Julie Deane's iconic satchels have taken the world by storm – first being spotted by eagle-eyed fashion bloggers and then brought to the masses by a Google Chrome advert.
For the first time, Deane opens up about how her daughter being bullied led to her her decision to start her own business, and talks about learning the hard lesson that you can't trust everyone you work with.
Talk to me about what life was like before the Cambridge Satchel Company…
I was a stay at home mum. My husband and I have been married for 21 years and he always says that I'm a 'basic model' – I don't have any gears, it's either stationary or full steam ahead.
When I was expecting my daughter Emily, I remember I thought 'I'm going to make the choice to stay at home and go for being a mum in a big way' – the amount of time I've spent with play-dough over the years is incredible!
But when my kids were six and eight years old, it suddenly dawned on me that I probably wasn't going to be their best friend, or the person they wanted to spend all their time with, forever so I had to consider what I wanted to do when they grew up.
Did you automatically know you wanted to be an entrepreneur?
I considered going back to work at the local college again for a bit, but I wanted something which would easily revolve around family life – I love picking up the kids from school, it's the highlight of my day.
The turning point was when one of my daughters came home one day and told me she wasn't happy at school anymore – we found out she'd been kicked on the floor in the playground for not knowing who the characters were in a particular Eastenders storyline.
I tried to work with the school about it, but it was obvious things weren't going to change. I had to find a new school, not just for my daughter but for both kids as you couldn’t send them to different schools, and the only one nearby was a private school.
That meant two lots of school fees to find, and that's when I decided 'I'm going to make something to sell, to pay for that'. There’s no better motivator than thinking you want to do something to improve life for your children. I also have the most supportive mum, which helps.
Some of the iconic satchels
So, you decide to settle on bags, what happened next?
We had £600 as a seed fund to start with, and my kitchen table. With that, we were off.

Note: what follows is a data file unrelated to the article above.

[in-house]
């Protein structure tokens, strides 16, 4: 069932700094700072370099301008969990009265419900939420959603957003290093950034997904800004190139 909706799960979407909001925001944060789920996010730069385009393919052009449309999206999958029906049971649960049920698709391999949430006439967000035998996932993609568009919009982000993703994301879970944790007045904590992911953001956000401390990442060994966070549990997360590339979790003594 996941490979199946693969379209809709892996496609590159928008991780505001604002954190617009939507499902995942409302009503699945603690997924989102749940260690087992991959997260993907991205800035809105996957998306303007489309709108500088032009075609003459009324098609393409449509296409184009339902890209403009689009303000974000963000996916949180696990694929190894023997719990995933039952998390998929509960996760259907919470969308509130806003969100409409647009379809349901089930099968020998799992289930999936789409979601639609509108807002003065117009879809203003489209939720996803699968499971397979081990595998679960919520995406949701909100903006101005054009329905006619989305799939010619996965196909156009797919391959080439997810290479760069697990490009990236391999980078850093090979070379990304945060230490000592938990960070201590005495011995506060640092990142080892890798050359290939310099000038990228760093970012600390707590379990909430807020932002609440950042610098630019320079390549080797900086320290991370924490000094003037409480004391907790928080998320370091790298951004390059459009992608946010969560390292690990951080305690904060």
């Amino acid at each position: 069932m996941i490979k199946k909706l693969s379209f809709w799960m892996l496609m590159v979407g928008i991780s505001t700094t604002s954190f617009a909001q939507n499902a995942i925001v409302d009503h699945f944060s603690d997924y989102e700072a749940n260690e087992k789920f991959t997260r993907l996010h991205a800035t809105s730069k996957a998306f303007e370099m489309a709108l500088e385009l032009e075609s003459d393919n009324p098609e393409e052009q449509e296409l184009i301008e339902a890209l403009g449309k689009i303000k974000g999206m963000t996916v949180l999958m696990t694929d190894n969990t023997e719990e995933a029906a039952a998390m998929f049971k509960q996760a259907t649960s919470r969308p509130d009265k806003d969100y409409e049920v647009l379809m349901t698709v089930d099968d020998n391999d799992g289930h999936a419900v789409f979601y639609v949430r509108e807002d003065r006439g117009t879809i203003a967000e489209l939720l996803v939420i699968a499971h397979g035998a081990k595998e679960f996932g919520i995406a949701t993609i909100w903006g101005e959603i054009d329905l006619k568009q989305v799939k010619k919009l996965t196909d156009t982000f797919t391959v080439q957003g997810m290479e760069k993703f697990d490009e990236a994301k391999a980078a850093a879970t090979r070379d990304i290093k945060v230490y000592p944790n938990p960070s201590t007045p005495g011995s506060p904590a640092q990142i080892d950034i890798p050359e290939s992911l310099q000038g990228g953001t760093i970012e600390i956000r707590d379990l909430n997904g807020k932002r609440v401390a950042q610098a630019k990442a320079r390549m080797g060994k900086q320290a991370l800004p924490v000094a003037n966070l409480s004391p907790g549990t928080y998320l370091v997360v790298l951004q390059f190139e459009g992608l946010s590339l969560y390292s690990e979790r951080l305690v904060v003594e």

It took a long time to find someone who made satchels and when we did he wasn't sure what to make of us. He went back to his wife and said 'she was so enthusiastic, and I tried telling her people don’t like satchels any more, but she wouldn’t have it, so I'll make a few and then she’ll realise'. (Dean laughs)
I made the website myself in about three nights, added Paypal buttons to take payment and make it accessible and that worked for us. It can work for a lot of small businesses, although once your volumes increase Paypal can become expensive.
That first £600 got us six satchels - I got the kids from my children's school to wear them for photographs for the website, we took the photos around Cambridge and sent them out to bloggers, along with a note about what I was doing and why.
And then did the business take off?
It grew gradually throughout 2009 and then people like Sophie Ellis Bextor bough a bag on the website and that was a turning point.
Soon after, it got to the point where my husband said 'look, I think we need more space', but I was really cautious about expanding – what if this was just a Christmas fad? So I told him, I'll wait and see what the sales are like in February. But he kept on until we went to go and look at storage sheds for the garden.
And we were in the garden centre when my phone started pinging – it pings every time I get an email, but there were a lot of pings. 'Don't worry', I said to my husband 'it was only a cheap website so it's probably only a few emails really'. But it wasn’t. We got back and there were more than 70, all with different email addresses. 'Alright,' I said to my husband, 'we'll need more than one shed'.
How did the Google advert come about?